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About Zipkick

Zipkick is a travel search and booking site that brings unique, relevant results to their users on both mobile and desktop devices. Mobile travel search has been named one of the top trends in 2014. With such limited space on mobile devices, Zipkick aims to remove the clutter of irrelevant search results and provide information that caters to each user’s way of traveling. Users now have the ability to find what matters to them without scroll bars, radio buttons or searching thousands of different flight combinations through a simplistic and repeatable process. Zipkick will bridge the gap between desktop and mobile travel search. Zipkicks platform allows for users to input and rank their preferences. These preferences are stored within their profile. Based on the preferences and ranking, Zipkick calculates the most relevant flights targeted to the way the user travels. This will expand to include their social media demographics and flight history once we acquire users.

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Latest Zipkick News

Startup Pitch: Zipkick prioritises B2B/B2C curation algorithm

Nov 12, 2014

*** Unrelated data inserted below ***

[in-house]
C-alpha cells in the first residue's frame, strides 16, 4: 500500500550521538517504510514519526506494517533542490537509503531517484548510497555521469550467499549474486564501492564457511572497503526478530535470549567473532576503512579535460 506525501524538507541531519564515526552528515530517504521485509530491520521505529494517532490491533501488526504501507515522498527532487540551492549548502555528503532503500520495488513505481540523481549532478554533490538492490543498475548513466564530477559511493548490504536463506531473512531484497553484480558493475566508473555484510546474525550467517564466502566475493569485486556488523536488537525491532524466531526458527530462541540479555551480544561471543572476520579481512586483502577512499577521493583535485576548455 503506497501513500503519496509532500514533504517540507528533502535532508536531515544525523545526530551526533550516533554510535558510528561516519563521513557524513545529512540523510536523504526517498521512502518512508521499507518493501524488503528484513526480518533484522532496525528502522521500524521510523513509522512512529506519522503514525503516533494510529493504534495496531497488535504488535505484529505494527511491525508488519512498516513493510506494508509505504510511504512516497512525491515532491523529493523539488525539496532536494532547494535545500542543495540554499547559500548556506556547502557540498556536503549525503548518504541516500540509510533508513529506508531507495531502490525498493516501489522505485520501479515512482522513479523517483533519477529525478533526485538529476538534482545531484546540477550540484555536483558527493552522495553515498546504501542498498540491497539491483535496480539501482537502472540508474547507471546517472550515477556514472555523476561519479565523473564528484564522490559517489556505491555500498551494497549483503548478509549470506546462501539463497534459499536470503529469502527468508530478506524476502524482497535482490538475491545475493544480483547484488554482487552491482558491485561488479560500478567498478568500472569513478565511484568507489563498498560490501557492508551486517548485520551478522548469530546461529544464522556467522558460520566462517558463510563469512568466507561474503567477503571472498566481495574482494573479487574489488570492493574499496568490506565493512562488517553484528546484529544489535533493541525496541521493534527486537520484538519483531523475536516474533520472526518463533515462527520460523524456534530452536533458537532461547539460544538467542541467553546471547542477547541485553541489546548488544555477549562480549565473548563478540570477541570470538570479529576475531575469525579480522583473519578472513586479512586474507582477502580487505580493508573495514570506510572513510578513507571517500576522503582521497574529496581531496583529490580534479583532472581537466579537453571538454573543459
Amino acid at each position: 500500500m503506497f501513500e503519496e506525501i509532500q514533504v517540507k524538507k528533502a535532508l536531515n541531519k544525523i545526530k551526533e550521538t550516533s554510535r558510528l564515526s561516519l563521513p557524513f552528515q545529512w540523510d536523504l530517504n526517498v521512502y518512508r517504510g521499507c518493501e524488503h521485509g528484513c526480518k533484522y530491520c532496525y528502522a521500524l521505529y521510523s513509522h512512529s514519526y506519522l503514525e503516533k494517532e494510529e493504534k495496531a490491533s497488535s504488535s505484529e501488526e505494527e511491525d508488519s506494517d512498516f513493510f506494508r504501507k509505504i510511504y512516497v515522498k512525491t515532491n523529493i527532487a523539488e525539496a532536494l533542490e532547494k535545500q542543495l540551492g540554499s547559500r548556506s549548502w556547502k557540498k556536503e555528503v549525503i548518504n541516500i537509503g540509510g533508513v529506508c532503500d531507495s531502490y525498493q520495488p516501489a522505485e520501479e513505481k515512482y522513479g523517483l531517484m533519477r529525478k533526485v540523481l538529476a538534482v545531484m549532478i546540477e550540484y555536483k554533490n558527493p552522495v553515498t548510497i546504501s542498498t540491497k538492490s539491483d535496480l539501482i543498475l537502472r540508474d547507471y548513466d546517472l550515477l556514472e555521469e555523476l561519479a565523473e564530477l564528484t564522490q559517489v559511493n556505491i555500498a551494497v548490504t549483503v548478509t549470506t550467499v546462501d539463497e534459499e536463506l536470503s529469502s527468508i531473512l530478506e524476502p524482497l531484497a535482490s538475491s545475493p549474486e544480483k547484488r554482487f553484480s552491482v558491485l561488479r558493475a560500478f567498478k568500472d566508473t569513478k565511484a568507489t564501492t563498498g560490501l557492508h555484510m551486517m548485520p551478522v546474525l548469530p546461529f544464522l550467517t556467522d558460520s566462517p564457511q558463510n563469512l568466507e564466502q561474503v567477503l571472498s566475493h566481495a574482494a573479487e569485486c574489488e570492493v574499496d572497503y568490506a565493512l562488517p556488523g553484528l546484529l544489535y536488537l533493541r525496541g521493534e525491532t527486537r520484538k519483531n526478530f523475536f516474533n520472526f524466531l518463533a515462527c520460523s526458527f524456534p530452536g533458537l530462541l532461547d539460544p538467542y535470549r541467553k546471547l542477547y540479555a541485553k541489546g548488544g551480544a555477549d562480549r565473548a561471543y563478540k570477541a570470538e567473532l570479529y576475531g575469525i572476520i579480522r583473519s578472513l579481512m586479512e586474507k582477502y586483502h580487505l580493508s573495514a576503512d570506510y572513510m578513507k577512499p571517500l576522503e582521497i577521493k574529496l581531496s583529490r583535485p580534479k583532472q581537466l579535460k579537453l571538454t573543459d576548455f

Nov 12.2014   Zipkick is a travel search and booking site with a relatively straightforward proposition – curated results based on preferences, easily booked. The business is based in San Francisco and was founded in 2012. It aims to remove the clutter of irrelevant search results and let users find what matters to them without scroll bars, radio buttons or searching thousands of different options. Its proprietary platform allows for users to input and rank their preferences, which are then stored within the profile. These preferences are then used as the search parameters, returning relevant results only. Tell us how you founded the company, why and what made you decide to jump in and create the business. Zipkick is the result of countless failed attempts at booking travel on the go. As a former traveling consultant, searching for travel via a mobile phone was cumbersome and sifting through an overwhelming amount of results only complicated the process. After realizing the lack of mobile innovation this past decade in travel, it was time to step up and personalize search. Size of the team, names of founders, management roles and key personnel? The team consists of six domestically and 12 internationally. Jason Will and Josh Rasmussen co-founded the company. QuocNam Tran is our acting CTO and advisor, who is a Bayesian Theorist and computer science professor with more than 25 years experience. Funding arrangements? The company has been entirely self-funded by the co-founders. Estimation of market size? The domestic business travel market is $289.8B. Competition? Routehappy and Hipmunk are the closest competition since they calculate a happiness score and agony factor. Their approach doesn’t take into account the individual traveller’s preferences, social demographics and purchase behaviour to drive the calculation. Zipkick takes all of that into account for each traveller on an individual basis as well as capturing on-screen behaviour. Revenue model and strategy for profitability? Zipkick operates as a B2B and B2C company. Our proprietary patent pending algorithm is currently being tested with a licensing partner and our consumer facing apps will be available in December 2014. The B2B licensing operates on a per search licensing cost and B2C generates revenue when travellers book. What problem does the business solve? We have completely eliminated the scroll bars, sorting features and check boxes on the search results screen. Also, by only showing the most personalized results for each traveller, irrelevant and duplicative options are completely eliminated. As a result, people save a significant amount of time and have a simple and repeatable process that is uniform across all devices. How did the initial idea evolve and were there changes/any pivots along the way in the early stages? There have been a number of pivots along the way since the napkin sketch more than two years ago. We actually built the algorithm for flights first and recognized the thin margins, which is the reason for shifting into hotels as our first offering. Also, our beta users have given us great feedback and those learning opportunities have been funneled into the mobile apps prior to the December release. Why should people or companies use the business? The days of searching through hundreds of results to figure out what’s most relevant are over. Travellers can easily see personalized search results within seconds that are increasing more accurate over time. Other travel companies can easily access our algorithm via an API and instantly display the most personalized search results for their customers and maintain their branding. Our goal is to save people time, simplify their travel planning process and provide an easy to use service that mirrors their excitement before and after each trip. What is the strategy for raising awareness and the customer/user acquisition (apart from PR)? Our team has been heavily involved within the San Francisco tech scene by demoing our company at several events, which has led to significant organic growth for the beta registration. Also, we have been fortunate to have numerous partnership opportunities come forward and are working together across those different channels. Where do you see the company in three years time and what specific challenges do you anticipate having to overcome? We believe our algorithm has the ability to power several large travel providers, which will account for the majority of our company’s growth. The cost to acquire B2C users has posed a challenge for existing travel companies and we will not be an exception to that. Therefore, our focus will be on growing our licensing business and continue to organically scale our consumer facing product. What is wrong with the travel, tourism and hospitality industry that it requires a startup like yours to help it out? The largest players in the travel space are heavily dependent on advertising revenue and that’s the reason they are incentivized to display hundreds of results across multiple pages. This business model doesn’t work well with mobile and travellers are tired of searching multiple sites just to figure out what’s most relevant. People are still booking at a 7 to 1 ratio on desktop to mobile. Travel is one of that last industries to undergo a monumental shift to mobile and we are helping facilitate that. What other technology company (in or outside of travel) would you consider yourselves most closely aligned to in terms of culture and style… and why? We are most closely aligned to Netflix in terms of personalization since they are experts at recommending relevant content. I’ve always been a huge fan of Zappos because of their culture and dedication to customer service. A solid product and rock star customer service experience can take a company to new heights and that’s our mentality. Which company would be the best fit to buy your startup? Since Zipkick is predominantly driven by our algorithm and rests upon a social framework, the most likely acquisition candidates are Google, Facebook, Microsoft and Yahoo. Describe your startup in three words? Personalized travel anytime. Here’s Zipkick’s Vine: Tnooz Take As with most things in life, a lot of hard work, time and effort is needed to keep things simple. We are all aware of the tyranny of choice when it comes to travel options and anything which filters – or curates – these options is to be welcomed. Any tech innovation which is patent-pending has the potential to be a success, and Zipkick seems to be placing a lot of importance on the algorithm it has developed. By identifying different business models for B2B and B2C it is acknowledging that its long-term future might be more backstage than front-of-house. Not that that is a bad thing. B2C is a crowded space and there are some very big players looking at curation who have a presence, to say nothing of marketing budgets to die for. Zipkick could end up as the provider of the algorithm which helps big travel companies bring up better search results. Or it could end up as a niche tool used by the tech community in San Francisco. Either way, the outcome of its licensing pilot is probably its biggest test so far.